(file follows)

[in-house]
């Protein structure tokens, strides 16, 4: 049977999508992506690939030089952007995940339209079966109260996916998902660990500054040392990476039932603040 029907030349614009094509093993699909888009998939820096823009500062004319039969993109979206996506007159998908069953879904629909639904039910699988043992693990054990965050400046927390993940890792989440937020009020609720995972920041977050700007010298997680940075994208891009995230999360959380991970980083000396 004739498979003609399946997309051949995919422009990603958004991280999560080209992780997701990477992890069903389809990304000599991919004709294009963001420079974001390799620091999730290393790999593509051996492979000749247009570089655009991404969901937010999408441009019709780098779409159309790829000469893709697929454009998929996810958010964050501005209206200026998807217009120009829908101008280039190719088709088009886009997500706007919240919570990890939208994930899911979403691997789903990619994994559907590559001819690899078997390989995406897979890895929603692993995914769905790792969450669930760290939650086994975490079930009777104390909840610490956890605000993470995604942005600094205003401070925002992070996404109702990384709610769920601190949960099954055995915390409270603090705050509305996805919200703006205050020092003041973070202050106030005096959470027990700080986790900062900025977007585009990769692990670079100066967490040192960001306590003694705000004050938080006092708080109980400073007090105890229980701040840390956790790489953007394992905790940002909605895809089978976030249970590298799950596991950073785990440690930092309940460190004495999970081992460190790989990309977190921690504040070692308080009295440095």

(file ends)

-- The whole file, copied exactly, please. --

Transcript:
[in-house]
């Protein structure tokens, strides 16, 4: 049977999508992506690939030089952007995940339209079966109260996916998902660990500054040392990476039932603040 029907030349614009094509093993699909888009998939820096823009500062004319039969993109979206996506007159998908069953879904629909639904039910699988043992693990054990965050400046927390993940890792989440937020009020609720995972920041977050700007010298997680940075994208891009995230999360959380991970980083000396 004739498979003609399946997309051949995919422009990603958004991280999560080209992780997701990477992890069903389809990304000599991919004709294009963001420079974001390799620091999730290393790999593509051996492979000749247009570089655009991404969901937010999408441009019709780098779409159309790829000469893709697929454009998929996810958010964050501005209206200026998807217009120009829908101008280039190719088709088009886009997500706007919240919570990890939208994930899911979403691997789903990619994994559907590559001819690899078997390989995406897979890895929603692993995914769905790792969450669930760290939650086994975490079930009777104390909840610490956890605000993470995604942005600094205003401070925002992070996404109702990384709610769920601190949960099954055995915390409270603090705050509305996805919200703006205050020092003041973070202050106030005096959470027990700080986790900062900025977007585009990769692990670079100066967490040192960001306590003694705000004050938080006092708080109980400073007090105890229980701040840390956790790489953007394992905790940002909605895809089978976030249970590298799950596991950073785990440690930092309940460190004495999970081992460190790989990309977190921690504040070692308080009295440095």